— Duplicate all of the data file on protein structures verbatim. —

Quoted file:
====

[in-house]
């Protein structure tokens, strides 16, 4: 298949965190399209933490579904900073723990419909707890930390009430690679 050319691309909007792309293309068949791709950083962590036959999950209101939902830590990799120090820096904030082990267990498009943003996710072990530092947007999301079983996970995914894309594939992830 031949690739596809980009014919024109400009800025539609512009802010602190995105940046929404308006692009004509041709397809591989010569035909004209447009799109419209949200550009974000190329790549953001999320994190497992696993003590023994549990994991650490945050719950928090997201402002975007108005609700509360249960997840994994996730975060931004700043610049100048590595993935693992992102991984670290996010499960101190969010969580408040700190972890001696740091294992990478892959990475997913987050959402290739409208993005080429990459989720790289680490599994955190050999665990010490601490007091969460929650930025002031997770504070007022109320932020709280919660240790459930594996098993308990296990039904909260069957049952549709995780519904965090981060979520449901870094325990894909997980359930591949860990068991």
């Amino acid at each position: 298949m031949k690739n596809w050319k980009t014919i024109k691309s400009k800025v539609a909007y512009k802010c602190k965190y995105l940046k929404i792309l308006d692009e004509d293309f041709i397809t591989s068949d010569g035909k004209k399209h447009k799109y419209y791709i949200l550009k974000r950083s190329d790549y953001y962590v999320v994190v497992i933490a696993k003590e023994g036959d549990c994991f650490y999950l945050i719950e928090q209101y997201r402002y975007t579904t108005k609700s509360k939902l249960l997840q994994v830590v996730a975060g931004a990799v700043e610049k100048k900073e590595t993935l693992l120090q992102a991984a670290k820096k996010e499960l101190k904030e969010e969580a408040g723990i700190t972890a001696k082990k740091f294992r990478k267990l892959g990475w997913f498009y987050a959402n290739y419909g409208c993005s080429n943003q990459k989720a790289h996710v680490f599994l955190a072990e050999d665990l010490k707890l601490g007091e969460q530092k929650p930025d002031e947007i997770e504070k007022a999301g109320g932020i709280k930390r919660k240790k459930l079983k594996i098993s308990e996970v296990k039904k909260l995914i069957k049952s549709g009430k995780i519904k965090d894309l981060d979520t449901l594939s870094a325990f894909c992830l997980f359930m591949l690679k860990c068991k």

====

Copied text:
[in-house]
């Protein structure tokens, strides 16, 4: 298949965190399209933490579904900073723990419909707890930390009430690679 050319691309909007792309293309068949791709950083962590036959999950209101939902830590990799120090820096904030082990267990498009943003996710072990530092947007999301079983996970995914894309594939992830 031949690739596809980009014919024109400009800025539609512009802010602190995105940046929404308006692009004509041709397809591989010569035909004209447009799109419209949200550009974000190329790549953001999320994190497992696993003590023994549990994991650490945050719950928090997201402002975007108005609700509360249960997840994994996730975060931004700043610049100048590595993935693992992102991984670290996010499960101190969010969580408040700190972890001696740091294992990478892959990475997913987050959402290739409208993005080429990459989720790289680490599994955190050999665990010490601490007091969460929650930025002031997770504070007022109320932020709280919660240790459930594996098993308990296990039904909260069957049952549709995780519904965090981060979520449901870094325990894909997980359930591949860990068991």
């Amino acid at each position: 298949m031949k690739n596809w050319k980009t014919i024109k691309s400009k800025v539609a909007y512009k802010c602190k965190y995105l940046k929404i792309l308006d692009e004509d293309f041709i397809t591989s068949d010569g035909k004209k399209h447009k799109y419209y791709i949200l550009k974000r950083s190329d790549y953001y962590v999320v994190v497992i933490a696993k003590e023994g036959d549990c994991f650490y999950l945050i719950e928090q209101y997201r402002y975007t579904t108005k609700s509360k939902l249960l997840q994994v830590v996730a975060g931004a990799v700043e610049k100048k900073e590595t993935l693992l120090q992102a991984a670290k820096k996010e499960l101190k904030e969010e969580a408040g723990i700190t972890a001696k082990k740091f294992r990478k267990l892959g990475w997913f498009y987050a959402n290739y419909g409208c993005s080429n943003q990459k989720a790289h996710v680490f599994l955190a072990e050999d665990l010490k707890l601490g007091e969460q530092k929650p930025d002031e947007i997770e504070k007022a999301g109320g932020i709280k930390r919660k240790k459930l079983k594996i098993s308990e996970v296990k039904k909260l995914i069957k049952s549709g009430k995780i519904k965090d894309l981060d979520t449901l594939s870094a325990f894909c992830l997980f359930m591949l690679k860990c068991k």